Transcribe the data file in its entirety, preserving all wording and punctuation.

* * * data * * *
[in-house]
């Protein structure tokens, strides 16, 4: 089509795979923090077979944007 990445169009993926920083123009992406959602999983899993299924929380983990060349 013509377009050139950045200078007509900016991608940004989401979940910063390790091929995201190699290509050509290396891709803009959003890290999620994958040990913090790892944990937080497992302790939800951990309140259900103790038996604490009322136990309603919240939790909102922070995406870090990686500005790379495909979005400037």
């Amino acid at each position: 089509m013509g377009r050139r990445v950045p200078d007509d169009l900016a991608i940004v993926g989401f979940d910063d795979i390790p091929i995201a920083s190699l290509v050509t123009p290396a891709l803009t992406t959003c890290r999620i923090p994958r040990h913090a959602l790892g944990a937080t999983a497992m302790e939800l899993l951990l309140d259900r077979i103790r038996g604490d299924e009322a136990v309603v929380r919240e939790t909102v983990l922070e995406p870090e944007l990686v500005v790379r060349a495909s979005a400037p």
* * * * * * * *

[in-house]
């Protein structure tokens, strides 16, 4: 089509795979923090077979944007 990445169009993926920083123009992406959602999983899993299924929380983990060349 013509377009050139950045200078007509900016991608940004989401979940910063390790091929995201190699290509050509290396891709803009959003890290999620994958040990913090790892944990937080497992302790939800951990309140259900103790038996604490009322136990309603919240939790909102922070995406870090990686500005790379495909979005400037």
């Amino acid at each position: 089509m013509g377009r050139r990445v950045p200078d007509d169009l900016a991608i940004v993926g989401f979940d910063d795979i390790p091929i995201a920083s190699l290509v050509t123009p290396a891709l803009t992406t959003c890290r999620i923090p994958r040990h913090a959602l790892g944990a937080t999983a497992m302790e939800l899993l951990l309140d259900r077979i103790r038996g604490d299924e009322a136990v309603v929380r919240e939790t909102v983990l922070e995406p870090e944007l990686v500005v790379r060349a495909s979005a400037p």